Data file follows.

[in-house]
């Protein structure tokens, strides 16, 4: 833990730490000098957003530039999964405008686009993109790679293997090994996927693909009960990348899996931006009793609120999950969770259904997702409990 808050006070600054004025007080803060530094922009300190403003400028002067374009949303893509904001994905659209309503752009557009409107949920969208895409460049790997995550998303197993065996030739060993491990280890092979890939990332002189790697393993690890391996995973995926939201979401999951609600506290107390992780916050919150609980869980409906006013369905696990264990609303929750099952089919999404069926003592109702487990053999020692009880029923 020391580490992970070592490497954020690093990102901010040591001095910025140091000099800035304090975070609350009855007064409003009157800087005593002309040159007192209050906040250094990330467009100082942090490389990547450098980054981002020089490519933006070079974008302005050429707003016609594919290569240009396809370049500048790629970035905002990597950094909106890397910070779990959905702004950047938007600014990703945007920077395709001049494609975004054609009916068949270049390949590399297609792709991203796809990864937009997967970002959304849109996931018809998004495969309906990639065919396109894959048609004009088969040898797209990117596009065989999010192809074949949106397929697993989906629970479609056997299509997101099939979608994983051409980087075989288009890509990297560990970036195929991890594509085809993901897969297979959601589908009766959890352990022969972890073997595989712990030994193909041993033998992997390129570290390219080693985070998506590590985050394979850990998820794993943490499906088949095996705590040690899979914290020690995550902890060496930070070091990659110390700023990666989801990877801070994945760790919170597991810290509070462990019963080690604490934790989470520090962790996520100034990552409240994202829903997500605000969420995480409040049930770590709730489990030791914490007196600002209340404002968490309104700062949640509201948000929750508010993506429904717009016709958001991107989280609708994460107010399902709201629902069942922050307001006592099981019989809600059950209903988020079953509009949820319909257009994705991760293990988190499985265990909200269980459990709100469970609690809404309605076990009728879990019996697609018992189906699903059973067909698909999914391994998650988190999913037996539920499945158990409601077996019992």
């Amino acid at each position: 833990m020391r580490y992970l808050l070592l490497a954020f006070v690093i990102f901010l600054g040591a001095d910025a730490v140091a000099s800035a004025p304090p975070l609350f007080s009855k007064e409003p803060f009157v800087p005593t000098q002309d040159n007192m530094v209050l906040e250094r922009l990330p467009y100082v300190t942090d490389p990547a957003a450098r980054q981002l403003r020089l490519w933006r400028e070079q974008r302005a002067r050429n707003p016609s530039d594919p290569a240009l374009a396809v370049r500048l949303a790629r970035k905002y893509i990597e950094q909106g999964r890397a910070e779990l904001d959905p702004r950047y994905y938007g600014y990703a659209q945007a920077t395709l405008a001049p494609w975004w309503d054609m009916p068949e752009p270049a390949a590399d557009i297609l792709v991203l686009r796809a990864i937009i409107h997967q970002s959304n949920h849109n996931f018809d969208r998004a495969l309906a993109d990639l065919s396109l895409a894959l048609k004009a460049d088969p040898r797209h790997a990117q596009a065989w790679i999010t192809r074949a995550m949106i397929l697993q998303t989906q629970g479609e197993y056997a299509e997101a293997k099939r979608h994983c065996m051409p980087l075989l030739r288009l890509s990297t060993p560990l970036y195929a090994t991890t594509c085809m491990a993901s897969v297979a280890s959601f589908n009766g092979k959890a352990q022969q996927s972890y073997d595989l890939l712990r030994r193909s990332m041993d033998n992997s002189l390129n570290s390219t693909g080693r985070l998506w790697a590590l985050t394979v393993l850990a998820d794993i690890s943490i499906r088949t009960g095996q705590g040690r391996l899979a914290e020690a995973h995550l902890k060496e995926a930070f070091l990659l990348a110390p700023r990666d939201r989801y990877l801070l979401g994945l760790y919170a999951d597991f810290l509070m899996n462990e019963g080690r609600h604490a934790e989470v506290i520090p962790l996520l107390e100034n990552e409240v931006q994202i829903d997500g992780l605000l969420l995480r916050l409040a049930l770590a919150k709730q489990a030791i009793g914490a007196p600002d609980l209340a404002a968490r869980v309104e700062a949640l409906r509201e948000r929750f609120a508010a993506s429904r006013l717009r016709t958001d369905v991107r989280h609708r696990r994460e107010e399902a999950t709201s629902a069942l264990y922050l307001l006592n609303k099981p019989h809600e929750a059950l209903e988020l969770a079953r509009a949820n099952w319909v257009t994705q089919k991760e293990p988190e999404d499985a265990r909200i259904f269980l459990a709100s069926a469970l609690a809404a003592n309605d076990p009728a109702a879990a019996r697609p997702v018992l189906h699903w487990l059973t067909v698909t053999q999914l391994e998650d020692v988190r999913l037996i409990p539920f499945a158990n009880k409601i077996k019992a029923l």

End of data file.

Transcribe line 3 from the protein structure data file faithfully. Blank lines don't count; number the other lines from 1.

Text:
């Amino acid at each position: 833990m020391r580490y992970l808050l070592l490497a954020f006070v690093i990102f901010l600054g040591a001095d910025a730490v140091a000099s800035a004025p304090p975070l609350f007080s009855k007064e409003p803060f009157v800087p005593t000098q002309d040159n007192m530094v209050l906040e250094r922009l990330p467009y100082v300190t942090d490389p990547a957003a450098r980054q981002l403003r020089l490519w933006r400028e070079q974008r302005a002067r050429n707003p016609s530039d594919p290569a240009l374009a396809v370049r500048l949303a790629r970035k905002y893509i990597e950094q909106g999964r890397a910070e779990l904001d959905p702004r950047y994905y938007g600014y990703a659209q945007a920077t395709l405008a001049p494609w975004w309503d054609m009916p068949e752009p270049a390949a590399d557009i297609l792709v991203l686009r796809a990864i937009i409107h997967q970002s959304n949920h849109n996931f018809d969208r998004a495969l309906a993109d990639l065919s396109l895409a894959l048609k004009a460049d088969p040898r797209h790997a990117q596009a065989w790679i999010t192809r074949a995550m949106i397929l697993q998303t989906q629970g479609e197993y056997a299509e997101a293997k099939r979608h994983c065996m051409p980087l075989l030739r288009l890509s990297t060993p560990l970036y195929a090994t991890t594509c085809m491990a993901s897969v297979a280890s959601f589908n009766g092979k959890a352990q022969q996927s972890y073997d595989l890939l712990r030994r193909s990332m041993d033998n992997s002189l390129n570290s390219t693909g080693r985070l998506w790697a590590l985050t394979v393993l850990a998820d794993i690890s943490i499906r088949t009960g095996q705590g040690r391996l899979a914290e020690a995973h995550l902890k060496e995926a930070f070091l990659l990348a110390p700023r990666d939201r989801y990877l801070l979401g994945l760790y919170a999951d597991f810290l509070m899996n462990e019963g080690r609600h604490a934790e989470v506290i520090p962790l996520l107390e100034n990552e409240v931006q994202i829903d997500g992780l605000l969420l995480r916050l409040a049930l770590a919150k709730q489990a030791i009793g914490a007196p600002d609980l209340a404002a968490r869980v309104e700062a949640l409906r509201e948000r929750f609120a508010a993506s429904r006013l717009r016709t958001d369905v991107r989280h609708r696990r994460e107010e399902a999950t709201s629902a069942l264990y922050l307001l006592n609303k099981p019989h809600e929750a059950l209903e988020l969770a079953r509009a949820n099952w319909v257009t994705q089919k991760e293990p988190e999404d499985a265990r909200i259904f269980l459990a709100s069926a469970l609690a809404a003592n309605d076990p009728a109702a879990a019996r697609p997702v018992l189906h699903w487990l059973t067909v698909t053999q999914l391994e998650d020692v988190r999913l037996i409990p539920f499945a158990n009880k409601i077996k019992a029923l």